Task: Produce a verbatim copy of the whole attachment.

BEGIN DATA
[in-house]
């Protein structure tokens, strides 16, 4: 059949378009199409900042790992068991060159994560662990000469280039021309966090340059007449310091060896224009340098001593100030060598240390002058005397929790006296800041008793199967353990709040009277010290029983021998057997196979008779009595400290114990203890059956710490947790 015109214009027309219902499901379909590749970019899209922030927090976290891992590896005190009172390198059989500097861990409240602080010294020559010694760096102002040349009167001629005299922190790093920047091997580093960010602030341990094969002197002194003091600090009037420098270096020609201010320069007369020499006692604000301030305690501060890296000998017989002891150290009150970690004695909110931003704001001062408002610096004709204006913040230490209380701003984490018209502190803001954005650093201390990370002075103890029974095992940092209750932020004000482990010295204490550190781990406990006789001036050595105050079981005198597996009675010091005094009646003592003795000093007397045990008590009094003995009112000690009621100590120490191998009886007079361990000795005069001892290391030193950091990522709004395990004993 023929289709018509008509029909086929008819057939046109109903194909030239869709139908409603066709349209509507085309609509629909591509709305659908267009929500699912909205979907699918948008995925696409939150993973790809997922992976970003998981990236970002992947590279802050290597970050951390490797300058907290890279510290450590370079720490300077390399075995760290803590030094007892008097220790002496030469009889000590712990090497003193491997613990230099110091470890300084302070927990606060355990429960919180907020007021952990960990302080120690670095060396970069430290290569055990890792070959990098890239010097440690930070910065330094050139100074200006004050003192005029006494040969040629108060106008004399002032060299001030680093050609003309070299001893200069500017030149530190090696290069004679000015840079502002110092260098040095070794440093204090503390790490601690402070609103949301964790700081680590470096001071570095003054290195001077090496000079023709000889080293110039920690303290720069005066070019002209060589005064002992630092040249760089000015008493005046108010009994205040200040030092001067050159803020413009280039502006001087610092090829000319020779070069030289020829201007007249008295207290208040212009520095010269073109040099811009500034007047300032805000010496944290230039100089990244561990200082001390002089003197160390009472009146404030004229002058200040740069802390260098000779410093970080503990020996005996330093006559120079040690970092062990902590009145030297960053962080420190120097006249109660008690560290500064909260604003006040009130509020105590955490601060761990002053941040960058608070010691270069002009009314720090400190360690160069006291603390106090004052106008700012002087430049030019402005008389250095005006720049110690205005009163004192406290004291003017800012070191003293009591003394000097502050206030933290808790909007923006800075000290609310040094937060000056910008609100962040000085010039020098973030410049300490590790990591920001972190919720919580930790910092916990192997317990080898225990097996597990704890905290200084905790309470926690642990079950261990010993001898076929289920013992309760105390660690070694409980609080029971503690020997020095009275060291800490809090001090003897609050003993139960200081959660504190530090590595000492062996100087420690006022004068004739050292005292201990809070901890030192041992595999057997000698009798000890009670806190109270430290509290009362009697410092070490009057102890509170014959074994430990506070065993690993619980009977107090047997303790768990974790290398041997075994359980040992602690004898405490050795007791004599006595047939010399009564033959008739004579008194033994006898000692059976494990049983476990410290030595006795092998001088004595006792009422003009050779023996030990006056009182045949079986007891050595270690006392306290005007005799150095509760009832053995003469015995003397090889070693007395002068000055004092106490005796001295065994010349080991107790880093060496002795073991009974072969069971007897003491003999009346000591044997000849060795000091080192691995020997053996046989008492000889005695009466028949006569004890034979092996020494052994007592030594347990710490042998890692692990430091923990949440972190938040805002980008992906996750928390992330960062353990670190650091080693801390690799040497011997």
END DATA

[in-house]
């Protein structure tokens, strides 16, 4: 059949378009199409900042790992068991060159994560662990000469280039021309966090340059007449310091060896224009340098001593100030060598240390002058005397929790006296800041008793199967353990709040009277010290029983021998057997196979008779009595400290114990203890059956710490947790 015109214009027309219902499901379909590749970019899209922030927090976290891992590896005190009172390198059989500097861990409240602080010294020559010694760096102002040349009167001629005299922190790093920047091997580093960010602030341990094969002197002194003091600090009037420098270096020609201010320069007369020499006692604000301030305690501060890296000998017989002891150290009150970690004695909110931003704001001062408002610096004709204006913040230490209380701003984490018209502190803001954005650093201390990370002075103890029974095992940092209750932020004000482990010295204490550190781990406990006789001036050595105050079981005198597996009675010091005094009646003592003795000093007397045990008590009094003995009112000690009621100590120490191998009886007079361990000795005069001892290391030193950091990522709004395990004993 023929289709018509008509029909086929008819057939046109109903194909030239869709139908409603066709349209509507085309609509629909591509709305659908267009929500699912909205979907699918948008995925696409939150993973790809997922992976970003998981990236970002992947590279802050290597970050951390490797300058907290890279510290450590370079720490300077390399075995760290803590030094007892008097220790002496030469009889000590712990090497003193491997613990230099110091470890300084302070927990606060355990429960919180907020007021952990960990302080120690670095060396970069430290290569055990890792070959990098890239010097440690930070910065330094050139100074200006004050003192005029006494040969040629108060106008004399002032060299001030680093050609003309070299001893200069500017030149530190090696290069004679000015840079502002110092260098040095070794440093204090503390790490601690402070609103949301964790700081680590470096001071570095003054290195001077090496000079023709000889080293110039920690303290720069005066070019002209060589005064002992630092040249760089000015008493005046108010009994205040200040030092001067050159803020413009280039502006001087610092090829000319020779070069030289020829201007007249008295207290208040212009520095010269073109040099811009500034007047300032805000010496944290230039100089990244561990200082001390002089003197160390009472009146404030004229002058200040740069802390260098000779410093970080503990020996005996330093006559120079040690970092062990902590009145030297960053962080420190120097006249109660008690560290500064909260604003006040009130509020105590955490601060761990002053941040960058608070010691270069002009009314720090400190360690160069006291603390106090004052106008700012002087430049030019402005008389250095005006720049110690205005009163004192406290004291003017800012070191003293009591003394000097502050206030933290808790909007923006800075000290609310040094937060000056910008609100962040000085010039020098973030410049300490590790990591920001972190919720919580930790910092916990192997317990080898225990097996597990704890905290200084905790309470926690642990079950261990010993001898076929289920013992309760105390660690070694409980609080029971503690020997020095009275060291800490809090001090003897609050003993139960200081959660504190530090590595000492062996100087420690006022004068004739050292005292201990809070901890030192041992595999057997000698009798000890009670806190109270430290509290009362009697410092070490009057102890509170014959074994430990506070065993690993619980009977107090047997303790768990974790290398041997075994359980040992602690004898405490050795007791004599006595047939010399009564033959008739004579008194033994006898000692059976494990049983476990410290030595006795092998001088004595006792009422003009050779023996030990006056009182045949079986007891050595270690006392306290005007005799150095509760009832053995003469015995003397090889070693007395002068000055004092106490005796001295065994010349080991107790880093060496002795073991009974072969069971007897003491003999009346000591044997000849060795000091080192691995020997053996046989008492000889005695009466028949006569004890034979092996020494052994007592030594347990710490042998890692692990430091923990949440972190938040805002980008992906996750928390992330960062353990670190650091080693801390690799040497011997």